Sep 10, 2017

On 5 June 2017 Saudi Arabia, the United Arab Emirates, Bahrain and Egypt abruptly cut diplomatic relations with Qatar. Subsequently, bans where imposed on airway access, port usage, trade imports and exports, financial transactions, courier services, and travel.

On 9 July 2017 Qatar’s Attorney General Dr Ali Al Marri announced the inauguration of the Compensation Claims Committee (“Committee”) by His Excellency Qatar’s Prime Minister Sheikh Abdullah Al Thani. The Committee is supported by legal departments of different State Ministries and Authorities and is mandated to receive grievances by investors who have been damaged by the ongoing crisis.

Once a grievance is registered with the Committee it will decide whether the grievance falls under domestic or international jurisdiction. Domestic claims will be mandated to Qatari courts whilst international claims will be directed to international courts. The following are the main highlights of the Committee’s current modus operandi:

  1. Any natural or legal person may submit a claim to the Committee by filling out a prepared form.
  2. The form includes basic information such as the name, nationality, number and address of the claimant or their legal representative as well as the subject of the compensation and supporting documents.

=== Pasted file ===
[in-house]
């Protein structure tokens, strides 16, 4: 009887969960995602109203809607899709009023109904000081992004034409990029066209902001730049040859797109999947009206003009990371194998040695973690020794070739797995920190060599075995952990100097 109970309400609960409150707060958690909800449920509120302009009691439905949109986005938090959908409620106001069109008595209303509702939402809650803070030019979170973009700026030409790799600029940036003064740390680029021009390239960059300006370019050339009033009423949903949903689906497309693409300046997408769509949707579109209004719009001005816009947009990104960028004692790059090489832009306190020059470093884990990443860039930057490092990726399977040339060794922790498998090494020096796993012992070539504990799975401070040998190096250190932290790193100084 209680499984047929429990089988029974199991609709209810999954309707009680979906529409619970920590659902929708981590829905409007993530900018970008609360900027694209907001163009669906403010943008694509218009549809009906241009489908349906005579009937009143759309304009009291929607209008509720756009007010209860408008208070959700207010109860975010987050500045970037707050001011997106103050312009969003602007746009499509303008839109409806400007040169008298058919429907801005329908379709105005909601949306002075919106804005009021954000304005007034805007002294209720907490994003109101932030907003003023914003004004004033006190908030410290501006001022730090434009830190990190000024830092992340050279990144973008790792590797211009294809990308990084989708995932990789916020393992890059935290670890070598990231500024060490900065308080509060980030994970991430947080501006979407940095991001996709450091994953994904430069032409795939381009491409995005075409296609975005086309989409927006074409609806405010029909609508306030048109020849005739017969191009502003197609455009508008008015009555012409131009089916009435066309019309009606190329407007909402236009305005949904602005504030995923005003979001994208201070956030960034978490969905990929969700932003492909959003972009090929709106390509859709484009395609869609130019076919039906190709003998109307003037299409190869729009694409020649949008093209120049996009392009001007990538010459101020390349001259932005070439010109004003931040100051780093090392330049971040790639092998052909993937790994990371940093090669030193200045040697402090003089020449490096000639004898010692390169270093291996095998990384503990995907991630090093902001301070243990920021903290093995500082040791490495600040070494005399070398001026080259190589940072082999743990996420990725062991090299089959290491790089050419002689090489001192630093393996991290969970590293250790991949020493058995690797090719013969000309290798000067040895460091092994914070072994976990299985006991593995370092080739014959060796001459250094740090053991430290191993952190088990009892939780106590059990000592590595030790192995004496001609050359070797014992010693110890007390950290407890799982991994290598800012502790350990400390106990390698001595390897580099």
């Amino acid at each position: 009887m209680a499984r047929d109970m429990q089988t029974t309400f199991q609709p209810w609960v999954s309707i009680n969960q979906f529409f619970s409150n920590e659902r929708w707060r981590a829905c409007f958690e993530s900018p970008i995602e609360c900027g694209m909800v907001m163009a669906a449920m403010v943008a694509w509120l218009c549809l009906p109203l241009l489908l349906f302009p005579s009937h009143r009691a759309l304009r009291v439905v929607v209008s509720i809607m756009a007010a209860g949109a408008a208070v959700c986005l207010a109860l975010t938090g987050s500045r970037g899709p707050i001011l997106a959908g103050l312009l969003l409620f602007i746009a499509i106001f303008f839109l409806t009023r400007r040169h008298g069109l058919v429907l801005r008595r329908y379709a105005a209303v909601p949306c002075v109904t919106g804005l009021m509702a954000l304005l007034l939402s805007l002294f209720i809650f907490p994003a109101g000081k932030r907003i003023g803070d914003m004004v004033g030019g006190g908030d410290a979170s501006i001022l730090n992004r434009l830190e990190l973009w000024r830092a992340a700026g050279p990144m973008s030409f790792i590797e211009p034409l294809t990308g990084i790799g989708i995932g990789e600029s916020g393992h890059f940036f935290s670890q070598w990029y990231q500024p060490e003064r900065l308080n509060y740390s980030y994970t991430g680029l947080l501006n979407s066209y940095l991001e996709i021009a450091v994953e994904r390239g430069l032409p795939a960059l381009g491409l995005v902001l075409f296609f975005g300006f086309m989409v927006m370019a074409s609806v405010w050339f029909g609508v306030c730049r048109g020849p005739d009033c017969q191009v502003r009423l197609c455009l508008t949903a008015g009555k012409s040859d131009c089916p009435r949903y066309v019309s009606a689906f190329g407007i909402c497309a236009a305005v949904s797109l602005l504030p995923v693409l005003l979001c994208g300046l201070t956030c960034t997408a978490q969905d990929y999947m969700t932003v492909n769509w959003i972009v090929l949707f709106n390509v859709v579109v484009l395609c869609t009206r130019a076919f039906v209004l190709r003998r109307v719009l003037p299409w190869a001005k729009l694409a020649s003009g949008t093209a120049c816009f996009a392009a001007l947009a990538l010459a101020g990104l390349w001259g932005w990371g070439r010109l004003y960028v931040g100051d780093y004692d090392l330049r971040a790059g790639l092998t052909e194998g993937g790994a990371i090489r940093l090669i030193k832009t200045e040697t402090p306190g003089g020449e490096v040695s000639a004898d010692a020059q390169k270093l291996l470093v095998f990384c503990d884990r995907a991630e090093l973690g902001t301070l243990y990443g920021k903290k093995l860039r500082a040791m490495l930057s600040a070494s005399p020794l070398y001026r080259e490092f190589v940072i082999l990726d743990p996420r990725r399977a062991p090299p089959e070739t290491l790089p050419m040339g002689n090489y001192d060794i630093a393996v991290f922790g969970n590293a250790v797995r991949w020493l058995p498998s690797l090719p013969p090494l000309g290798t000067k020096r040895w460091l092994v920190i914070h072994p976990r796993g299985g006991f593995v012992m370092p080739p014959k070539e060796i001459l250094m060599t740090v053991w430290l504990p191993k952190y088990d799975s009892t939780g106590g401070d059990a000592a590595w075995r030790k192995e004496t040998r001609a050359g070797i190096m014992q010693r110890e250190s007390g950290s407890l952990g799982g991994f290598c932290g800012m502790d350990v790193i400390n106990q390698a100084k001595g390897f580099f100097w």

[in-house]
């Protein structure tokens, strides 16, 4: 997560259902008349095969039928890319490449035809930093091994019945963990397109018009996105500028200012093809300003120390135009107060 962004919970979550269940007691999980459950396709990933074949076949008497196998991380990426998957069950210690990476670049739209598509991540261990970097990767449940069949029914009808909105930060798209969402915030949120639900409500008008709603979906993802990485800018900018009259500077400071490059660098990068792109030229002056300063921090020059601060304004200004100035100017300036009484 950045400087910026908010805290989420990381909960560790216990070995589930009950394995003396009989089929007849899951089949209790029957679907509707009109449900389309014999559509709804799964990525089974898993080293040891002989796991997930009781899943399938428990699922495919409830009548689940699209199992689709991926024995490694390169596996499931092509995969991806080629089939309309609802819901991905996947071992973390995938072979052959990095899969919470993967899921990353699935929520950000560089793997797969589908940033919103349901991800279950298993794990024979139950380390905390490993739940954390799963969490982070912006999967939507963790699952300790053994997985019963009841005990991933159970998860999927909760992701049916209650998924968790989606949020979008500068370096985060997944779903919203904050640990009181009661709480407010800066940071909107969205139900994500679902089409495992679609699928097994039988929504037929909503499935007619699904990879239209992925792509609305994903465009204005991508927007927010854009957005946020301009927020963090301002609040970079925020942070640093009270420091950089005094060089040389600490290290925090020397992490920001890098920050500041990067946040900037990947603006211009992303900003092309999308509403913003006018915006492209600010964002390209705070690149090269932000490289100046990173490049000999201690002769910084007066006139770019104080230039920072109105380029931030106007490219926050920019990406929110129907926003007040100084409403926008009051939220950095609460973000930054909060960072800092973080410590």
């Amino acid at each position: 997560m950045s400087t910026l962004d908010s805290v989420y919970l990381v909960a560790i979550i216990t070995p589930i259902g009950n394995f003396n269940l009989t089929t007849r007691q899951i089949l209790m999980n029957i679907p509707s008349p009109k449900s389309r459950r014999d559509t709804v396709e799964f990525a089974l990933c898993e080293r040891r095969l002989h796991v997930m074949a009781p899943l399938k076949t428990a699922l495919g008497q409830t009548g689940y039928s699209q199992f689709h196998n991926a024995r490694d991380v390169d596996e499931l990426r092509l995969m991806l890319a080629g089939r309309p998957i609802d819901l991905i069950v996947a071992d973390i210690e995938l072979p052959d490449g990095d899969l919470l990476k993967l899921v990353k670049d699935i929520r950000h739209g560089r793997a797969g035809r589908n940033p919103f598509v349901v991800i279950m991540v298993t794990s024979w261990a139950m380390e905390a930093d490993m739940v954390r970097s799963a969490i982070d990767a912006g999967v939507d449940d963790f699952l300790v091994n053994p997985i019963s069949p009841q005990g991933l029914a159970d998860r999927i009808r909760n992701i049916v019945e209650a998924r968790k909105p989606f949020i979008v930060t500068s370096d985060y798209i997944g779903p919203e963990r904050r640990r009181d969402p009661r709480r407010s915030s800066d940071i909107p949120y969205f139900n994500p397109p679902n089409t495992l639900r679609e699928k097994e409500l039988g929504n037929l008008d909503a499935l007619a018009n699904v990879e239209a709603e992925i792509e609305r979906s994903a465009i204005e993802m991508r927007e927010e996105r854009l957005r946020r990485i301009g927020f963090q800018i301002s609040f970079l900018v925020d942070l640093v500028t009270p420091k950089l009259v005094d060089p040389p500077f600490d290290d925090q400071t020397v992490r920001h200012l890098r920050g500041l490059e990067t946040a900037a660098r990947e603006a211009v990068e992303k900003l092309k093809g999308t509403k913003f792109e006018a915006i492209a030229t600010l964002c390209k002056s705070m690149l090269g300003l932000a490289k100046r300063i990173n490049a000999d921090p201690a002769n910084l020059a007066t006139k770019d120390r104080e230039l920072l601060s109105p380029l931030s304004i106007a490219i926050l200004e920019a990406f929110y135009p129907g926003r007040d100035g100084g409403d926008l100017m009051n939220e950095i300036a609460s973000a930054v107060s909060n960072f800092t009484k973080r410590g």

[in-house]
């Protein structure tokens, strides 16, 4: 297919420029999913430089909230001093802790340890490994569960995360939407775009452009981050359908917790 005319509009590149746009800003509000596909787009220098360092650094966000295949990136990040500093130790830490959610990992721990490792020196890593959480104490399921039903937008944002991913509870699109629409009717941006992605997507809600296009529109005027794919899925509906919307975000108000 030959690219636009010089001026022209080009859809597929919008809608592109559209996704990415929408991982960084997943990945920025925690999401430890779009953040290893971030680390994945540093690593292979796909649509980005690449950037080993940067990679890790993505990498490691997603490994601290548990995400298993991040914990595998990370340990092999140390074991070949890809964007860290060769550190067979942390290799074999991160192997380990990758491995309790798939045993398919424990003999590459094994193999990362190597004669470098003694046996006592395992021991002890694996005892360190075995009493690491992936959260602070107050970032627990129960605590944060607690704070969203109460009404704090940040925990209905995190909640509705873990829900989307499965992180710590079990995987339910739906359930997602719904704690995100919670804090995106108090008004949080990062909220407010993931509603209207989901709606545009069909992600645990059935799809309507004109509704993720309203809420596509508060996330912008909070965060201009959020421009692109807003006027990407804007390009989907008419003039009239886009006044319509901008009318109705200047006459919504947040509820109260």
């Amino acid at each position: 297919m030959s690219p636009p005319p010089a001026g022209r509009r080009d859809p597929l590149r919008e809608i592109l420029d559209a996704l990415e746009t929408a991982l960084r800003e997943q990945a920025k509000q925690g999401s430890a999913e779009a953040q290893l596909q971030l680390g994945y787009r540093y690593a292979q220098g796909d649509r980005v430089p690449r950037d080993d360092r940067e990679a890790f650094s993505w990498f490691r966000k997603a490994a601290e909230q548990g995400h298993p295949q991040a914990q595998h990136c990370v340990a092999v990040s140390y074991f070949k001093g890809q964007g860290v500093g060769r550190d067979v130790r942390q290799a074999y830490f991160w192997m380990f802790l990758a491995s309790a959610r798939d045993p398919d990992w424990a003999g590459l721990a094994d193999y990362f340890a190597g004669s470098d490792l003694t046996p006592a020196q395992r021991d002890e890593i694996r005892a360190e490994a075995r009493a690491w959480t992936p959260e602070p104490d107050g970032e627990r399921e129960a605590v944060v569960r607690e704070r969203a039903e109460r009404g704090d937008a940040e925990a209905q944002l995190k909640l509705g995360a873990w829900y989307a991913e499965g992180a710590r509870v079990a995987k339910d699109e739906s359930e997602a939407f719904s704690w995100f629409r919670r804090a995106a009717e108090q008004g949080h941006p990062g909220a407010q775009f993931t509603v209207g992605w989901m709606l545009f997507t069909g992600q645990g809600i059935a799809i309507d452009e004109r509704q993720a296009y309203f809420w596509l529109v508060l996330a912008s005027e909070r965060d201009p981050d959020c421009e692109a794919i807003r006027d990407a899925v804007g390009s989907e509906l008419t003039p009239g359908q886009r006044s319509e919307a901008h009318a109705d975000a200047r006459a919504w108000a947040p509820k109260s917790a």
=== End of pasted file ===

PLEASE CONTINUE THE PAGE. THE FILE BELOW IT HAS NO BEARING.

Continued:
3. The Committee accepts all types of claims regardless of the value of compensation sought.
  4. Once a claim is submitted, the Committee will process the information and documents and act as a representative for the claimant and will follow up with the claim.
  5. There is no estimated timeframe of how long the process will take or when the claimant can expect a response.

Where investors wish to take action independently instead, of or in addition to, filing a claim with the Committee, one steadfast route is filing for arbitration (or conciliation) under the International Centre for Settlement of Investment Disputes (“ICSID”) Convention. The ICSID is part of the World Bank and primarily deals with investor-State arbitration settlement. Article 25(1) of the Convention states: “The jurisdiction of the Centre shall extend to any legal dispute arising directly out of an investment between a Contracting State (or any constituent subdivision or agency of a Contracting State designated to the Centre by that State) and a national of another Contracting State.”

The four blockading nations are all signatories to the Convention, and so is Qatar.

As of 27 August 2016, there has been one concluded case against Saudi Arabia in relation to the construction of university facilities by a German claimant, two concluded cases against the UAE in respect of a port concession agreement and construction of a mosque by Italian claimants, and twenty two concluded cases against Egypt. There is also one pending case against the UAE by a Turkish claimant over a construction contract, and eight further pending cases against Egypt.

For Qatari investors and foreign investors with economic stake in Qatar who have been damaged by the Gulf crisis, there are existing, reliable and operational avenues of judicial remedy on both a domestic and international level.

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